Chocky

Discussion in 'Cult TV' started by Mel O'Drama, Mar 2, 2018.

  1. Mel O'Drama

    Mel O'Drama Super Moderator Staff Member

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    Watching James Hazeldine in One Summer earlier this week gave me a yen to revisit the Chocky trilogy, which I've begun by watching the first four episodes of the original series.

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    This was a series that really captured my imagination when it first aired in 1984 (it used to be on at 4:45 on a Monday, wrapping up Children's ITV for the day. Probably right before Blockbusters).

    What's really grabbing me this time round is the grown up air. It isn't treated like a children's series but played for complete truth. It's a rare young person's TV show that will devote exclusive screen time to adult characters having adult conversations, but there have been a number here. We've even managed to learn where Matthew's parents studied. One scene towards the end of episode three (or was it two?) had Hazeldine, Carol Drinkwater and Jeremy Bulloch having an intense, increasingly heated discussion about their son which felt very Play For Today-ish. Having these excellent actors discussing the possibility that their son isn't, in fact, having a mental health problem, but is genuinely in touch with a sentient being from another world lends credence to the entire premise. I like that they're not afraid to go dark. The way Bulloch delivers the line about their ancestors calling it "possession" is quite chilling.

    Drinkwater as is quite fascinating, hers being an almost contradictory character. On the one hand communicating well - the first to notice her son's changing behaviour and discuss it with her husband. But on the other she's the most uncomfortable at dealing with it, quick to anger and craving denial.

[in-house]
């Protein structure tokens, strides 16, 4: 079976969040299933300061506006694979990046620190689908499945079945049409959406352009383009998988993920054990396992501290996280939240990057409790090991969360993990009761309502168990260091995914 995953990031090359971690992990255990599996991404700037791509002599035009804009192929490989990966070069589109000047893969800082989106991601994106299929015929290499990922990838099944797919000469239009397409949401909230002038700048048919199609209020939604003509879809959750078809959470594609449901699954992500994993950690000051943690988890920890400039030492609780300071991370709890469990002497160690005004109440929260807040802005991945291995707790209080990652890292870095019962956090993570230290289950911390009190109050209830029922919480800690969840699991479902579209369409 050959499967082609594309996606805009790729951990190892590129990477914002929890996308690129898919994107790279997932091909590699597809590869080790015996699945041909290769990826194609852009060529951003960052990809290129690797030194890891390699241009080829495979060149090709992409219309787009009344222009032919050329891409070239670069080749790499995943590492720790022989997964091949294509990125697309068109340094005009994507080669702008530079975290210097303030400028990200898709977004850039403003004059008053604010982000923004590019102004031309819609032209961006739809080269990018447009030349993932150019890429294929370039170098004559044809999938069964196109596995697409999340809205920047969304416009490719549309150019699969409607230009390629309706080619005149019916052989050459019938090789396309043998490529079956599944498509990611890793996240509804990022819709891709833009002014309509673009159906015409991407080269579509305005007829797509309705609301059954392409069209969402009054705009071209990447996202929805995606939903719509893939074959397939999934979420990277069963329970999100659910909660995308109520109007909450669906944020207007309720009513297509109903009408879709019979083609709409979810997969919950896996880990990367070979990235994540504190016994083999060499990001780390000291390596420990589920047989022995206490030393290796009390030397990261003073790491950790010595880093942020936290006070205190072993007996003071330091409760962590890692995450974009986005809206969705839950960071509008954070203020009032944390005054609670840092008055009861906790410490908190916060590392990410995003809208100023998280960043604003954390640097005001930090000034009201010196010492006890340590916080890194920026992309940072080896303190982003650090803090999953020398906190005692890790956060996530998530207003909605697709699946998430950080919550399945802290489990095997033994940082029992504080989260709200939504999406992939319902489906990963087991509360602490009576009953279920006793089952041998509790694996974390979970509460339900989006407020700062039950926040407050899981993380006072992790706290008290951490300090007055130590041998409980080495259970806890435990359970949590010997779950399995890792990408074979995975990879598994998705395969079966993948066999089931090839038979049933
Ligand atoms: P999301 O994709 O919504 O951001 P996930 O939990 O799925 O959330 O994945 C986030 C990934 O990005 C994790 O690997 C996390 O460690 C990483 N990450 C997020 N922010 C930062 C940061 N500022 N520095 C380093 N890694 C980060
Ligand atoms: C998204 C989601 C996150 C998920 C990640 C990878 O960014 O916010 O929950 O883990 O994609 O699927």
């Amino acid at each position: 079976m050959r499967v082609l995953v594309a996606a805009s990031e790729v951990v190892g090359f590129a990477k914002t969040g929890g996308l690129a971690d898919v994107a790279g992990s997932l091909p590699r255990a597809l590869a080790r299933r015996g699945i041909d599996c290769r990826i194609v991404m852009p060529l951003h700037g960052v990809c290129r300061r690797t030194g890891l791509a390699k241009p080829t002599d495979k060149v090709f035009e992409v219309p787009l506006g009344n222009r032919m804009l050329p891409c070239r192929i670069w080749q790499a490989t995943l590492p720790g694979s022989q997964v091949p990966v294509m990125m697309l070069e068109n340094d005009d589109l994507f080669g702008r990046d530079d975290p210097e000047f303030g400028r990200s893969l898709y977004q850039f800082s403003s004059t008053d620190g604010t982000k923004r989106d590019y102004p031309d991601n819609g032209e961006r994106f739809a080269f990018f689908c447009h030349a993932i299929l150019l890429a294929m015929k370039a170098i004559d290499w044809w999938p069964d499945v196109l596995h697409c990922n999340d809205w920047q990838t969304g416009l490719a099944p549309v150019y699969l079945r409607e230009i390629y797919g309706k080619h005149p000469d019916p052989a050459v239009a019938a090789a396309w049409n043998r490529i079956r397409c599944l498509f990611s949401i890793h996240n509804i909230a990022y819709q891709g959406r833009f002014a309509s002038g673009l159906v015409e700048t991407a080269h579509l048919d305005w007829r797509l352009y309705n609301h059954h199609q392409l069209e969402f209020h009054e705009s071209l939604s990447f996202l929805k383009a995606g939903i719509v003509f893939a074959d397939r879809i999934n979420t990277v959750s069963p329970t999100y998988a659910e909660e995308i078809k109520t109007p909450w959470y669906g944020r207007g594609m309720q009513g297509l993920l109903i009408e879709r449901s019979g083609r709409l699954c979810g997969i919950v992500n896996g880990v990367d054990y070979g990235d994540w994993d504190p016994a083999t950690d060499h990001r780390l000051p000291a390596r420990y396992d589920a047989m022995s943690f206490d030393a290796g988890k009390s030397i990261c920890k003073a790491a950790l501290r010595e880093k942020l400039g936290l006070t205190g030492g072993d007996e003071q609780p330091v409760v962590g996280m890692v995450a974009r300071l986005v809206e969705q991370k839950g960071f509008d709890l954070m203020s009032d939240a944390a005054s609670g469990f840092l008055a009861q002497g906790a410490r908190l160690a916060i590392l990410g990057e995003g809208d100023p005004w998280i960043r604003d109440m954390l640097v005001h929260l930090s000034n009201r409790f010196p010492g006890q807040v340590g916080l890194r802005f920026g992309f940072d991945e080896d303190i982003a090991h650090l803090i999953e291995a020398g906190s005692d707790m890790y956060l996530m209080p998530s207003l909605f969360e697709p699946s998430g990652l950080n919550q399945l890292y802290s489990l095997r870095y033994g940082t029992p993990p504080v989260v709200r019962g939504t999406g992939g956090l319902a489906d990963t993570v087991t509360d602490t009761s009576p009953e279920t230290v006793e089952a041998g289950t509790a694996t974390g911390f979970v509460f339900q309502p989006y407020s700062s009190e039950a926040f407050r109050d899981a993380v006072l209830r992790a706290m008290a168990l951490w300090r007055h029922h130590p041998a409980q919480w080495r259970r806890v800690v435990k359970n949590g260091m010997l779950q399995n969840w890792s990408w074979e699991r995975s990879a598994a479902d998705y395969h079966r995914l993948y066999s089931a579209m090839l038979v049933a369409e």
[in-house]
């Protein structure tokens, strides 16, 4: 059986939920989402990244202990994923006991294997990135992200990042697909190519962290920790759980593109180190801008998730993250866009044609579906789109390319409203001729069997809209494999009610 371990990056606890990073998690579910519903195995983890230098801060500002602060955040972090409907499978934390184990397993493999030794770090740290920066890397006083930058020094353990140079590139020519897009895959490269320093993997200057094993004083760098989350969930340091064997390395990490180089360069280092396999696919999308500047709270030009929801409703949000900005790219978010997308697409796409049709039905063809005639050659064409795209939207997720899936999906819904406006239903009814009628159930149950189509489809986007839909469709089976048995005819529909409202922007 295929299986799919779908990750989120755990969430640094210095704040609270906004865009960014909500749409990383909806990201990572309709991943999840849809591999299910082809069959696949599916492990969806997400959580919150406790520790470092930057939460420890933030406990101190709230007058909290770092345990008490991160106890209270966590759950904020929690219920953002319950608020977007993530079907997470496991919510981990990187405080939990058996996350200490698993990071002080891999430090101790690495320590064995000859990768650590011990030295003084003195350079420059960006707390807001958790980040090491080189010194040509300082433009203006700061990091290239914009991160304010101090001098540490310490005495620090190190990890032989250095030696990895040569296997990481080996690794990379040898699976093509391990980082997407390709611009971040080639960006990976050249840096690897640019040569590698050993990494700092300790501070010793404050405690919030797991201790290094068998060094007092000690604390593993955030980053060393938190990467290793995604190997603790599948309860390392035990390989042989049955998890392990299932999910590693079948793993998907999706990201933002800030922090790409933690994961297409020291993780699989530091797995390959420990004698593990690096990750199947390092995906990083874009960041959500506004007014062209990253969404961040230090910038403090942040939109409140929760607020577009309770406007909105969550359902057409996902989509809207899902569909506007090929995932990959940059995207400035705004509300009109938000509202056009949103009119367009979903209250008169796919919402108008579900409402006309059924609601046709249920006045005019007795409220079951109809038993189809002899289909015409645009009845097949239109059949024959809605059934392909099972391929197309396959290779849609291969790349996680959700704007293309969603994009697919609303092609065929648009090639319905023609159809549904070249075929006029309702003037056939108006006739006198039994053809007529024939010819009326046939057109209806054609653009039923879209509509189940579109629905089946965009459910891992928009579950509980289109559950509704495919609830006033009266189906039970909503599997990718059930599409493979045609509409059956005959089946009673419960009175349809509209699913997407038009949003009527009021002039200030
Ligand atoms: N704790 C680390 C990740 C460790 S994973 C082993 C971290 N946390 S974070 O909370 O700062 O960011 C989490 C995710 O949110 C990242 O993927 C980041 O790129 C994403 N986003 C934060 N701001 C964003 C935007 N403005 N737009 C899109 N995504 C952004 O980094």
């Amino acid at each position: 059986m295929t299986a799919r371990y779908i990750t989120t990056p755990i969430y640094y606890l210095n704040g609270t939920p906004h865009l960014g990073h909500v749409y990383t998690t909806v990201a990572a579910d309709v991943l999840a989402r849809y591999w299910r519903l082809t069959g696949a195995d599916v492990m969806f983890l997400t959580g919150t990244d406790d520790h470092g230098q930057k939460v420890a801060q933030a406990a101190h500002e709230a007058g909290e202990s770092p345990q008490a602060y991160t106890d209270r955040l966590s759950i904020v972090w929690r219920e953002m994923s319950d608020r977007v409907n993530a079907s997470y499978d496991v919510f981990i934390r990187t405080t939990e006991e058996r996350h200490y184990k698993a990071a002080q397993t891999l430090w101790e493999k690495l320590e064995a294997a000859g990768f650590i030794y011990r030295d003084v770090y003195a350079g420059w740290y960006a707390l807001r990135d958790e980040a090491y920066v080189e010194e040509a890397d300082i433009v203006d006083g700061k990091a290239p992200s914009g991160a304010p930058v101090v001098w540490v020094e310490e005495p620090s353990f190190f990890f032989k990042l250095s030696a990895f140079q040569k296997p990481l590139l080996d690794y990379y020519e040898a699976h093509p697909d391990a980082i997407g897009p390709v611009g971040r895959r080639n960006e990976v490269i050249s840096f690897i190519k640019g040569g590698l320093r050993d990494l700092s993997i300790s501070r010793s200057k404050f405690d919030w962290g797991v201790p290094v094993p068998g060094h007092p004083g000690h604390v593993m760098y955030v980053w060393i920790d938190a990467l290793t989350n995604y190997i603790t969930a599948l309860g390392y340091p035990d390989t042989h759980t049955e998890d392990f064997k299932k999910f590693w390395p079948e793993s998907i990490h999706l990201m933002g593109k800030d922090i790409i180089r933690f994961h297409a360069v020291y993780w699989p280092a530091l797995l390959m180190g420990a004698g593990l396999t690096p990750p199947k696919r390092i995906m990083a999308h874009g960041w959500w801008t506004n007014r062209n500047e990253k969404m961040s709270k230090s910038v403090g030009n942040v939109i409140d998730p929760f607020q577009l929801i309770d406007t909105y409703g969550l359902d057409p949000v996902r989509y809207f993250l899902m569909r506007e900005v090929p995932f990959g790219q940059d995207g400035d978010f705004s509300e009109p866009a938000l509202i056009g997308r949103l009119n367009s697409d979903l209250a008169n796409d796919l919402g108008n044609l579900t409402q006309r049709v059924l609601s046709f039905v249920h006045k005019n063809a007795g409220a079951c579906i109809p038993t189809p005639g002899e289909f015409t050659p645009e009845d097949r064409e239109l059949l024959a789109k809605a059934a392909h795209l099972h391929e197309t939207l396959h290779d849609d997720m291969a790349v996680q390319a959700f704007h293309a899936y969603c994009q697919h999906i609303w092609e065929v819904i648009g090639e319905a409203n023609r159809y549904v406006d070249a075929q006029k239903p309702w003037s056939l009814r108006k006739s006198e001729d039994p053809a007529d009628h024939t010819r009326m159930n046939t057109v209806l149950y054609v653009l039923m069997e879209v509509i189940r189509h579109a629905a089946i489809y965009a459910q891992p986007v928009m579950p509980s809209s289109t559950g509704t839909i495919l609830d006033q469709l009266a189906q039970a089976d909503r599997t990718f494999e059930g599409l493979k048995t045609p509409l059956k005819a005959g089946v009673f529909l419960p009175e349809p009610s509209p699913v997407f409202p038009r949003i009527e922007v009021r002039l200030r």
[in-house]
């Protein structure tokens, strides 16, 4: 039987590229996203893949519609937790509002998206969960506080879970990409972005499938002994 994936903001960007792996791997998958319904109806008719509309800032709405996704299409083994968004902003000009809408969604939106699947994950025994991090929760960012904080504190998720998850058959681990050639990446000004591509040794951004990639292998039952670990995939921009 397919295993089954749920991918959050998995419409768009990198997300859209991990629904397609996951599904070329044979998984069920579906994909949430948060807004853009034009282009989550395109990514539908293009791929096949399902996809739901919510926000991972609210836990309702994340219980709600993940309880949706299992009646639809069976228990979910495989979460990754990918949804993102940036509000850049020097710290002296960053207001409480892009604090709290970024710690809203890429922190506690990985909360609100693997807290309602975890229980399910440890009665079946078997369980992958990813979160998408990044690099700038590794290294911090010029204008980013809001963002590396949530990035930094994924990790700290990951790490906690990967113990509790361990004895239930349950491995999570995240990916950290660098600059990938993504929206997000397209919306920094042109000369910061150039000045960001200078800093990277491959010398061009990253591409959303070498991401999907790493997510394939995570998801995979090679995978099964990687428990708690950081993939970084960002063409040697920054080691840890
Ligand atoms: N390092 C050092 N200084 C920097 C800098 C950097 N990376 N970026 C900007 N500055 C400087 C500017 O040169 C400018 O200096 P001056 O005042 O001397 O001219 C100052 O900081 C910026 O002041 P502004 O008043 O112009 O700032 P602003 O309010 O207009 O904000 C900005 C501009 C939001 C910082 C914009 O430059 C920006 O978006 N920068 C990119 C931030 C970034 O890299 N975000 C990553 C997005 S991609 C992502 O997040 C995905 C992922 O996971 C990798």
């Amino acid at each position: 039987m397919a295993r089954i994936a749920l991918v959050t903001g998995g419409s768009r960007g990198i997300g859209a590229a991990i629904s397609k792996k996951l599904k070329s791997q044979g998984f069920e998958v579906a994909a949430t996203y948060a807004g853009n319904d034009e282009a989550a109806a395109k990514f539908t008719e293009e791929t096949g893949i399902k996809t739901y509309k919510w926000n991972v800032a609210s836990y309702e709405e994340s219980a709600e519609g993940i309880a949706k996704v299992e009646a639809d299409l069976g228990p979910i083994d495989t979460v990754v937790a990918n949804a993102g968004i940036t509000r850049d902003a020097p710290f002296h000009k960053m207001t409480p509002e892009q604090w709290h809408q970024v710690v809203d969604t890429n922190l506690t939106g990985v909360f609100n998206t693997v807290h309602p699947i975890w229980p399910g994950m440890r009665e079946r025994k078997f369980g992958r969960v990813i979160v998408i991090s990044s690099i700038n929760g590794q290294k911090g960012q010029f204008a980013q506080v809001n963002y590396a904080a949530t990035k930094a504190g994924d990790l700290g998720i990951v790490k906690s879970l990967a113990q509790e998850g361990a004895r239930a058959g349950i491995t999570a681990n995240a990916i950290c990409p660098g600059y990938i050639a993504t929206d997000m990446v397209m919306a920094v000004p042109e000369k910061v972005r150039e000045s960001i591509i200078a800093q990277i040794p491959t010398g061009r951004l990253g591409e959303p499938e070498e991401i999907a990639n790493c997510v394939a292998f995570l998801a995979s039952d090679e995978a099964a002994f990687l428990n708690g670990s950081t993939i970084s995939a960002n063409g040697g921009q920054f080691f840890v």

Hazeldine is the most level character here, the one who listens to his son's extraordinary statements with something approaching belief - or at least a willingness to accept that his son believes it. In some ways, he's the stuff of fantasy - the parent who buys into the son's fantasy - but Hazeldine's conviction and the background we're given to the characters (remember that this is a character who has grown used to including his younger daughter's imaginary friend in the family) make it all work. He's quite a different character to One Summer's Kidder. A bit safer and more comfortable. But there's a spark to him, something that makes me question what he's thinking. And that keeps him from getting into bland TV Dad territory.

    While some of the young actors aren't quite so convincing at all times, they work well enough. Andrew Ellams as Matthew has the lion's share of screen time and holds the attention well. Zoe Hart is proving to be quite fun as his little sister, always happy to tell tales and get her big brother into trouble. There's a reality to the family unit, and that goes a long way.

    Much was made of the family purchasing a new Citroën DX estate. I'd completely forgotten about this angle, which is curious because I was fascinated by cars at the time so this would have grabbed my attention. The choice of car is a fun one, with the DX looking quite futuristic and slightly alien both inside and out. The other car shown has been a Ford Sierra estate. Once again, the Sierra would at the time have been considered the look of the future with its aerodynamic roundedness. I'm sure both were very conscious choices, placed there to make certain suggestions.
     
  2. Sarah